Still playing in select UK cinemas, and heading to digital shortly, is the comedy-horror, Studio 666. The movie – directed by B. J. McDonnell – is a haunted house picture, which sees US rock band, the Foo Fighters, caught up in a supernatural situation.
In the movie, the Foo Fighters head to an abandoned mansion in Encino, California, where they hope to find a quiet space to compose their tenth album. However, when the band arrive, they find the mansion is rundown and not quite the inviting and inspirational dwelling it could be.
But front man, Dave Grohl is fascinated with the mansion and convinces his fellow bandmates to stay – even convincing them to remain in the building after their technician is electrocuted to death in a supposed accident.
Over the next few days, Grohl tries his hardest to come up with new material for the album, but suffers from writer’s block. That is, until he becomes possessed by a spirit, and suddenly he can hit notes he couldn’t before.
But the spirit is not out to assist Grohl, and instead it takes over his body. Can the rest of the Foo Fighters break their friend free of its possession or is the band doomed to eternal damnation?
I think it’s fair to say that if you have any interest in watching a horror movie starring the Foo Fighters, then chances are you either love horror or are a big fan of the band. And if either of this criteria applies to you, there’s also a good chance you already know what kind of movie Studio 666 will be.
And yes, Studio 666 is exactly what you expect it to be. The movie is a daft romp, filled with blood, guts, and some slightly ropey acting.
Is it bad? No – actually there is much fun to be had with this film and I liked a significant amount of it.
Is it great? Also, no – but this is largely due to the limitations of the script and the fact the movie suffers with pacing issues, most notably in the mid-section of the film.
Had this movie been shorter, I would have less problems with it. As it stands, it is likeable, just somewhat flawed in places.
I’ll deal with the not-so good stuff first, because I don’t want to dwell on it too much – Studio 666 largely works for what it is, and I would much rather praise the good stuff, than focus on the bad. So, with regards to the bad, this really is down to the story and the lengthy running time.
Put simply: Studio 666 has a very basic narrative, yet runs for 106 minutes. This running time is way too long when compared to how little story there is, and as a result, while watching this movie I could feel it losing momentum at various points throughout.
The way to solve this problem was to either edit it a little more, by trimming it back in places, or come up with a deeper story. As neither of these things happened, the film is hampered by these weak links.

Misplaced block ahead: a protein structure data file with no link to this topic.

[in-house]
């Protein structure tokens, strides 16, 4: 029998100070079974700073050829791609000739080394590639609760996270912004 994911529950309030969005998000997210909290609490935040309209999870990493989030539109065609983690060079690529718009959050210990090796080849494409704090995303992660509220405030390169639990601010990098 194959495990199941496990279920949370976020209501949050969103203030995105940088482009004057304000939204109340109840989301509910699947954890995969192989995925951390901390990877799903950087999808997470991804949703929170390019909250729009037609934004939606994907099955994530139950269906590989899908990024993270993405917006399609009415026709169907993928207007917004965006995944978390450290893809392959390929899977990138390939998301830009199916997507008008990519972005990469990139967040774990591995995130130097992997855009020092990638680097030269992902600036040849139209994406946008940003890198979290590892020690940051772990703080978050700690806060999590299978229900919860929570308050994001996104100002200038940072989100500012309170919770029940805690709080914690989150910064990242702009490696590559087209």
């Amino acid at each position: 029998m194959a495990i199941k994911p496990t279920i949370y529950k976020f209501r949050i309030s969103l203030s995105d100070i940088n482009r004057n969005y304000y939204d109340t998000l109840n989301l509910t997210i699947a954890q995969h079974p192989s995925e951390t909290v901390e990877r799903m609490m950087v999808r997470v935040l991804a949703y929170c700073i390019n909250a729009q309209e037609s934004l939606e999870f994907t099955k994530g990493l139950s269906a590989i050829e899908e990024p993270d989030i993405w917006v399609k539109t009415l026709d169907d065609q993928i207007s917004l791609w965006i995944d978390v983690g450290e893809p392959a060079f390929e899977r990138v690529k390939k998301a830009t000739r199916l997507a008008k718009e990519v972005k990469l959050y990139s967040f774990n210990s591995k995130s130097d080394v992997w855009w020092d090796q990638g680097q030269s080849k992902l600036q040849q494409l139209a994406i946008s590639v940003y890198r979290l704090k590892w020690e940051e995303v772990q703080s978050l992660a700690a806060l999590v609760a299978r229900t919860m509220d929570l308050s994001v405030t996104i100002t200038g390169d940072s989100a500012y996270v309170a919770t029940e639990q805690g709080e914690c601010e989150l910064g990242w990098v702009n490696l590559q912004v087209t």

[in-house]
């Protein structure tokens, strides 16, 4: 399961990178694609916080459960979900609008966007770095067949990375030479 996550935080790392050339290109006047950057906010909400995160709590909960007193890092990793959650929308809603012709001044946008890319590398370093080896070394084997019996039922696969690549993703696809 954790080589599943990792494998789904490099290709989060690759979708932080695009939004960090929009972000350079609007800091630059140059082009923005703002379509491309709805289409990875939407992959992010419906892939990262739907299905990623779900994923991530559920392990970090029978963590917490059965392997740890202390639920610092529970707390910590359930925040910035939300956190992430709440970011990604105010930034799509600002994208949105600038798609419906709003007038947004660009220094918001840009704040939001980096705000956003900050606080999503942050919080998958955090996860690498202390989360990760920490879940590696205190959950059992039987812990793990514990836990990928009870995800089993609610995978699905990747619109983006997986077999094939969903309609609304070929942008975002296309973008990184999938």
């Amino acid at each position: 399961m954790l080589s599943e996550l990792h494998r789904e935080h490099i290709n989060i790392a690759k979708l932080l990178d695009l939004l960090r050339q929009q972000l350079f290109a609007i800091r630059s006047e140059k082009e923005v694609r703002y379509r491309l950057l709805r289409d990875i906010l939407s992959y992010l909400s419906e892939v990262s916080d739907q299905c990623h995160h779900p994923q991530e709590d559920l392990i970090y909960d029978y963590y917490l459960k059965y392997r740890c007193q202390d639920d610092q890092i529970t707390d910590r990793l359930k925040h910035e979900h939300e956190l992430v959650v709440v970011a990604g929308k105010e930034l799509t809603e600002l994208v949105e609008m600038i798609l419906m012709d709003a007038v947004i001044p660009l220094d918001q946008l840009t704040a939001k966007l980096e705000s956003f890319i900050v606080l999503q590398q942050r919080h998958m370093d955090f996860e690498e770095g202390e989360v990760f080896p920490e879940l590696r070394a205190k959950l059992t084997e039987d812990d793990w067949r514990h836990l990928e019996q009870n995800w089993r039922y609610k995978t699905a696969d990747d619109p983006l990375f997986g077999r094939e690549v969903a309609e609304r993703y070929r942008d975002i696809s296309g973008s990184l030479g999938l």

The other (slightly) weak link is the fact that Studio 666 has some hit-and-miss acting, with some of it feeling very improvised. However, as this film focuses on a band who are known for their great music, and not their great acting, I’m going to let this slide.
Plus, not everyone is a bad actor – Dave Grohl is pretty good. And even where it becomes apparent that acting is not the band’s forte, they all throw themselves into the dafter elements of the picture, and seem to be having a good time regardless.
Continuing with the more positive aspects of Studio 666, one of the things I quite enjoyed about this movie is the way it comes across as a Scooby-Doo-style adventure – albeit a really dark Scooby-Doo-style adventure with bad language and lashings of blood. OK, so this isn’t a mystery picture, and alas, Scoob doesn’t show up, but it sure has that kind of vibe to it.
Studio 666 also has a touch of the old school horror about it, with various nods to the 1970s and the 1980s. Those who grew up with horror movies from these decades, will feel quite at home with this picture, which wears its influences on its sleeve, and occasionally puts them on the screen.
One of these influences is the work of John Carpenter, which is not only directly referenced via a cameo of the famous director, it can also be heard in the music. Carpenter is one of a number of artists who provides sounds for Studio 666, alongside Cody Carpenter, Daniel Davies, Roy Mayorga, and of course, the Foo Fighters themselves.
The music in Studio 666 is superb. All of the musicians involved with the soundtrack bring something to the table, but Carpenter’s involvement is quite apparent. There are parts of the film which feel as if they are bordering on his back catalogue.
In terms of the horror, the film doesn’t hold back and if you like guts and gore, there is plenty on offer here. Some of the death sequences are over the top and utterly ridiculous, but this is exactly the tone this movie is aiming for.
Studio 666 also manages to pull in a few laughs, often at the expense of Foo Fighters keyboardist, Rami Jaffee. However, Rami is clearly laughing with the audience, and he provides the film with some smile-inducing moments.
All-in-all, Studio 666 is very dumb and is rough around the edges, but it is a lot of fun. It is the kind of movie that is best enjoyed with a beer, and the general understanding that you’re not about to watch an Academy Award-nominated picture, but rather a film in which the Foo Fighters dick around in a haunted house.
Why this film has been released at this time of the year is beyond me, because this feels very much like something you would watch at Halloween. In fact, I think Studio 666 will certainly play much better around the spooky season, so keep this in mind if you’re not quite ready to watch it yet.
However, if you are ready to dive in, take it for what it is and don’t expect anything more. If you can overlook the pacing problems, there is much to enjoy here.